Posted by Tony Berning / January 10, 2015
Previously, we have discussed how Metadefender Core can be used to scan HTTP traffic that is being routed through a Blue Coat® proxy server. Routing traffic through a proxy allows an organization to be protected against any threats coming into the network as a result of people within the network accessing malicious files. In this case, potential malware is prevented from being ‘pulled’ into the organization unwittingly.
Another way that malware could enter a network is for it to be ‘pushed’ from the outside. If malware enters from the outside, attackers may be directly targeting an organization. Examples of this may take the form of malicious files being uploaded to file sharing sites, forms that are submitted to websites with malicious content, or threats embedded within uploaded documents or images.
To protect against this attack vector, all files that are getting pushed to a company’s site should be scanned for threats. There are several different ways that OPSWAT’s customers use Metadefender Core to accomplish this task, and the suitability of each depends on their specific needs.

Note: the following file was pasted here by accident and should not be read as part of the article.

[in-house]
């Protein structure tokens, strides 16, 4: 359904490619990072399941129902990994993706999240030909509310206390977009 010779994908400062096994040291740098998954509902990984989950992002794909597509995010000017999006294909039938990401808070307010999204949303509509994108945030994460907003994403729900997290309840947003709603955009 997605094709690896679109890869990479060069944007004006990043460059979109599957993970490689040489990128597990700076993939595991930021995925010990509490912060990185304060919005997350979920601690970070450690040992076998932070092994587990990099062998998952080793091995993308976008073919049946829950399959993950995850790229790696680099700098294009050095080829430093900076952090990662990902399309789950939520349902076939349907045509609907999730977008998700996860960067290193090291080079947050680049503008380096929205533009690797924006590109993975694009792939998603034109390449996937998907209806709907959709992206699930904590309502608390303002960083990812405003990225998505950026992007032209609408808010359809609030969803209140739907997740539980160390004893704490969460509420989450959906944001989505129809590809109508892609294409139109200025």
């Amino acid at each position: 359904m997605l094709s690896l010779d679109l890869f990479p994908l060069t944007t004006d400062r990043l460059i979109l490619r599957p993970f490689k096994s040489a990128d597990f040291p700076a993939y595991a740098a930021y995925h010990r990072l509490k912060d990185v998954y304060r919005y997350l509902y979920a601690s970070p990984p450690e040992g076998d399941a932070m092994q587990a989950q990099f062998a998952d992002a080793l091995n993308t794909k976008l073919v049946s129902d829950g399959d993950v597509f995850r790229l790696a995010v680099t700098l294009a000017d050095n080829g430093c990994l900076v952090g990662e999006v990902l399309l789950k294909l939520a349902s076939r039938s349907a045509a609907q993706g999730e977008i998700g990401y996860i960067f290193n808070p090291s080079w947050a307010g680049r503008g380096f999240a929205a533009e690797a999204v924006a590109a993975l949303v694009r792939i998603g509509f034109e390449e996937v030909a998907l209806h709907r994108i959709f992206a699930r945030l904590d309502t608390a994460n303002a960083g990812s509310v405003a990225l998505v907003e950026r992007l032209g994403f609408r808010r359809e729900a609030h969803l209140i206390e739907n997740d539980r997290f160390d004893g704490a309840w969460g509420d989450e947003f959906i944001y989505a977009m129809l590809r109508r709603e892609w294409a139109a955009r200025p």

If a website operator wants to capture and analyze potential malware for the purposes of evaluating whether it is dangerous, they probably want to initially allow the file into a demilitarized zone (DMZ), or a zone that does not have access to their internal network. While the file is in the DMZ, it can be analyzed with Metadefender Core and potentially other tools to determine if it poses a threat. If no threat is identified, it can then be allowed into the secure network. If it is flagged as a potential threat, it can be further examined in the DMZ without the need to bring it into the secure network.
Another approach is to check the file as it is going through a gateway, such as F5® BIG-IP® Load Traffic Manager™ (LTM®) application delivery controller (ADC), and block any file that is identified as a threat at that point. This approach works best if the desire is to block any files without necessarily having to examine them further. Some of OPSWAT’s customers use F5 BIG-IP LTM systems as an application delivery controller (ADC) that directs any incoming files to one of many servers. They can use Metadefender ICAP Server to scan all incoming files as they come through the BIG-IP server and block any files that are potential threats before they reach the servers in the cluster.
The best approach will depend on an organization’s specific needs, such as the risk tolerance for potential false positives versus that for a potential malware infection. Any organizations, however, that have sites that allow files or data to be uploaded from the public internet should have something in place to scan that incoming data for threats to prevent malicious files from being pushed into the organization.